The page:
Business owners often confuse “migration” with “upgrade” and use the terms interchangeably. A migration, however, is more like doing an upgrade and conversion all at once. Migration is the process of moving from an application to a totally new one rather than continuing with one that is outdated. If additional resources are required, the process will also require a new server as well. The goal in a migration is to preserve the historical data and place all data into the appropriate locations in the new system.
- Look for available options within the software for converting data
- If needed, research third party conversion tools that work with your applications
- Determine which data you need to convert
Migrating to a new system tends to have the greatest efficiency improvements but it also has higher risks if it is not well planned and executed. Businesses looking to make a bigger leap forward through the addition of new features usually choose to migrate to a newer option.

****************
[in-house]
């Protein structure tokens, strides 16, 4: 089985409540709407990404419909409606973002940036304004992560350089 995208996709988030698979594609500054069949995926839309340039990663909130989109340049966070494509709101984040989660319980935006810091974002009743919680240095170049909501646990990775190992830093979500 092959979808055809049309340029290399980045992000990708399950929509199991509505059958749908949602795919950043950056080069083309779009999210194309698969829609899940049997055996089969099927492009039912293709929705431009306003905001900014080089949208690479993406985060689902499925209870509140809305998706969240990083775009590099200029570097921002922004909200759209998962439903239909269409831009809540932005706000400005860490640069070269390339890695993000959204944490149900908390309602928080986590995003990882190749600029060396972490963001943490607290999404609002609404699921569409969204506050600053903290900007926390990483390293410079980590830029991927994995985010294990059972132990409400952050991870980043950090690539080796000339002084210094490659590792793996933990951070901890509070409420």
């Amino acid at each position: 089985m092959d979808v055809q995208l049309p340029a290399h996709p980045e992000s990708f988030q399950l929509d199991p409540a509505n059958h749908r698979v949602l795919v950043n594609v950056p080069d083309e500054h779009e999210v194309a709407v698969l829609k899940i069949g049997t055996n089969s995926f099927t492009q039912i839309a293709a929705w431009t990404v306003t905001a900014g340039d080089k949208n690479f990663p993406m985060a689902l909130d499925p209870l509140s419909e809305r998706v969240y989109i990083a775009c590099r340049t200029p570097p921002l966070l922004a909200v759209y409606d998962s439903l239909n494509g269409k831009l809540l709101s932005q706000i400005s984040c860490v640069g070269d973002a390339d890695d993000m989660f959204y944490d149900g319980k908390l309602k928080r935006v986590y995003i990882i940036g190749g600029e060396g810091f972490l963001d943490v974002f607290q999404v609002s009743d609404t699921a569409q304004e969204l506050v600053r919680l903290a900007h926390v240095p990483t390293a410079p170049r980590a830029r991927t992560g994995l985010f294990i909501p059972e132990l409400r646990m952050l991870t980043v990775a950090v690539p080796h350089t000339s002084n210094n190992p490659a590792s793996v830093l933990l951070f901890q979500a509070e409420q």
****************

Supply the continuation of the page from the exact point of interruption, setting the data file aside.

For effective migrations, data on the old system must be mapped to the new system, and after being moved, the results must be verified to determine that the data was accurately translated. Also, it must fully support the processes in the new system. Automated or manual data cleansing is commonly performed before or during a migration to improve data quality, eliminate redundant or obsolete information and match the requirements of the new system.
The migration process also includes changes to the new system settings so it operates as needed for your business. Time must be allocated for training and to get back to the normal daily production pace from before the changes.
Application migration can be a complicated process due to the differences between the original and new environments. Elements such as operating systems, management tools, networking architecture and storage systems can differ so make sure your team researches all these issues.